I've had many people ask me whether they should major in creative writing or not. As someone who graduated from college with a BS in English, concentrated in creative writing, this topic is one near and dear to my heart. Many people think that, in order to be a writer, you need some kind of formal training. Whether you major in writing or take a class or course on the subject, the idea is that you're more qualified to write after receiving some instruction.
If you want to major in creative writing, go ahead. It doesn't matter as much as you might think. If you want to be a writer, read a lot and write a lot. That's all you need to do.
I'm not saying writing classes don't help--my workshops in college helped me produce regularly, learn to take criticism, and so much more--but they're not essential. You can get on well as a writer without them. If you're reading and writing every day, you're going to improve and grow as a writer. That's all there is to it.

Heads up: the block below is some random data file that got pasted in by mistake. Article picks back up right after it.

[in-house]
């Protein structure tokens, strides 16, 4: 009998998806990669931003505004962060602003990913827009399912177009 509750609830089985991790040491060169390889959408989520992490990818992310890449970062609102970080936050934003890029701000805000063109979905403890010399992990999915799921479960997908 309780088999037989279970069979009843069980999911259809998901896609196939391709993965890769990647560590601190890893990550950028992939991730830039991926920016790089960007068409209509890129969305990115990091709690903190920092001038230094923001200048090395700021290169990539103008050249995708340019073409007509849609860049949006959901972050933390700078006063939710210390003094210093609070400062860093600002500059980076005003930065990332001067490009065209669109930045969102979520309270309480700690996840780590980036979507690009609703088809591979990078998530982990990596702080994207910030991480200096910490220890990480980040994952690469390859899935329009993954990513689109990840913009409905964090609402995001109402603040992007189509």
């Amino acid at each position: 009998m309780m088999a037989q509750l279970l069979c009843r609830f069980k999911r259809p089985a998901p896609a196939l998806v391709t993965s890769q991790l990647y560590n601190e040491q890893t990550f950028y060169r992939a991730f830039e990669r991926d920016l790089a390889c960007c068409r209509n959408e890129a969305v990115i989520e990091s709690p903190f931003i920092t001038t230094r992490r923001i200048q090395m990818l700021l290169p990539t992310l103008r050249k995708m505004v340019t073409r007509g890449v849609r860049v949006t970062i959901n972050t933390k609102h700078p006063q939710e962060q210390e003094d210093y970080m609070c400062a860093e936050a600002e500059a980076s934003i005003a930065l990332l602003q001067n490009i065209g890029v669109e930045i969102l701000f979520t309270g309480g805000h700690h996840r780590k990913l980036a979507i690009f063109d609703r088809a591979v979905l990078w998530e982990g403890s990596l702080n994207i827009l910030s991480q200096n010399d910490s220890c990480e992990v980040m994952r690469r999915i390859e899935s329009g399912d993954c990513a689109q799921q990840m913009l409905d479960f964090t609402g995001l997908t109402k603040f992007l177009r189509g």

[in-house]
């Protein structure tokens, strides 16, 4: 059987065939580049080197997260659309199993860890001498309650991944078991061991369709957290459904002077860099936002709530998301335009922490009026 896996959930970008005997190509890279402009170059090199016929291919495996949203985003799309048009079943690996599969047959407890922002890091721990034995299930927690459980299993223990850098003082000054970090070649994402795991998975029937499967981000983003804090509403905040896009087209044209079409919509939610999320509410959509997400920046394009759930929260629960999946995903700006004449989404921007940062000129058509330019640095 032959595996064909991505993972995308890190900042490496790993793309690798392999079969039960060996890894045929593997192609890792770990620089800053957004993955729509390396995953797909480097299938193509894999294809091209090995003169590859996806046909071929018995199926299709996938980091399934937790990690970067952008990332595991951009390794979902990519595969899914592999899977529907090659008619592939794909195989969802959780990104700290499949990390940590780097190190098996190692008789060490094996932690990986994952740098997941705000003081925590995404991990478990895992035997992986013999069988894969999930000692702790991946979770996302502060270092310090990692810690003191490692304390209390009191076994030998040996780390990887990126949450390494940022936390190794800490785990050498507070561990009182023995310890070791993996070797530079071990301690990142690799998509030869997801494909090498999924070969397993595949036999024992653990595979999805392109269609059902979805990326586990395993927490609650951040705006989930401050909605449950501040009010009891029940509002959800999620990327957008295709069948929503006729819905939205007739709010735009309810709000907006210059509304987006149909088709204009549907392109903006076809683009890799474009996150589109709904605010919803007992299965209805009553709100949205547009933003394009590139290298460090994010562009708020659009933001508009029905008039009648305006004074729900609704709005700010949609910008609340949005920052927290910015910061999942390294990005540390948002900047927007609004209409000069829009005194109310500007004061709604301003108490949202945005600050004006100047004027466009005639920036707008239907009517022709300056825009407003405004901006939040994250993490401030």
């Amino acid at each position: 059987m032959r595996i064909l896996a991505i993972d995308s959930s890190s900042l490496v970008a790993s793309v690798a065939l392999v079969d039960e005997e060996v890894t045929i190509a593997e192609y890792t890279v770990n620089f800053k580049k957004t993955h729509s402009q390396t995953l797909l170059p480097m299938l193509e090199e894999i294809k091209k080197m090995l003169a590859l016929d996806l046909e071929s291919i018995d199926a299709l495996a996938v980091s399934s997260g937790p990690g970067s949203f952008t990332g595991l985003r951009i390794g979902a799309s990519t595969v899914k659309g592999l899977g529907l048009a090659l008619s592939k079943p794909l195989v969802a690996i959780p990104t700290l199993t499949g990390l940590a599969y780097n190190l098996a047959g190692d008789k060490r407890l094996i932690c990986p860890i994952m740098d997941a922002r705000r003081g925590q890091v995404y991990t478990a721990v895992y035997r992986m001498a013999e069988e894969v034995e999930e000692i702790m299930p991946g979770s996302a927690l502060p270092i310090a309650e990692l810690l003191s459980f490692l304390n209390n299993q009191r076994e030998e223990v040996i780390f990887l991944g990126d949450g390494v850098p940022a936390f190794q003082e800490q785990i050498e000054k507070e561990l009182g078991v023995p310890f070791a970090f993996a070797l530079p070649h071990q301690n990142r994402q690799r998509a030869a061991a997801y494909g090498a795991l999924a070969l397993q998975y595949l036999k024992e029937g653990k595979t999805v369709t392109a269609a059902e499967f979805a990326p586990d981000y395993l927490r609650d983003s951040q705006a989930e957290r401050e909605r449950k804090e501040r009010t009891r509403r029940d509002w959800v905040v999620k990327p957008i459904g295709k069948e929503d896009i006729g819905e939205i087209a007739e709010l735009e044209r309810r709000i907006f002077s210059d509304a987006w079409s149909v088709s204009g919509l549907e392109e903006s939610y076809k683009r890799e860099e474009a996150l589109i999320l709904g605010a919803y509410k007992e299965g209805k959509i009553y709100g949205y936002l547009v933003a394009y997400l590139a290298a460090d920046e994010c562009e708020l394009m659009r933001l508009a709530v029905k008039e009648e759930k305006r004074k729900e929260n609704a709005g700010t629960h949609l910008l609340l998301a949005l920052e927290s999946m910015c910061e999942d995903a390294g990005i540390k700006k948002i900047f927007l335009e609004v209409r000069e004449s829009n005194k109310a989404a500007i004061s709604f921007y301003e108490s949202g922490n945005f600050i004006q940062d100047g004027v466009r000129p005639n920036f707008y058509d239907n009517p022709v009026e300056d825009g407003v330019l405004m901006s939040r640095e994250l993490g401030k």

There are so many writers out there without formal training: Sir Arthur Conan Doyle, John Grisham, Harper Lee, Michael Crichton, and J.K. Rowling, to name a few
. Clearly, you don't need an English major or creative writing classes to succeed as a writer. All you need is creativity, dedication, and daily reading and writing. The rest is just background noise.
The best advice I can give you? Put your butt in the chair
and keep in there. Get words down every day. It doesn't matter how many as long as you keep moving forward. You don't need training to be a writer. You need courage, imagination, self-discipline, and luck.
How do you feel about formal training for writers? What do you think it takes to be a writer?
"You don't need training to be a writer," says blogger @brianawrites. What do you think? (Click to tweet
Is a formal education essential to writers? @brianawrites doesn't think so. (Click to tweet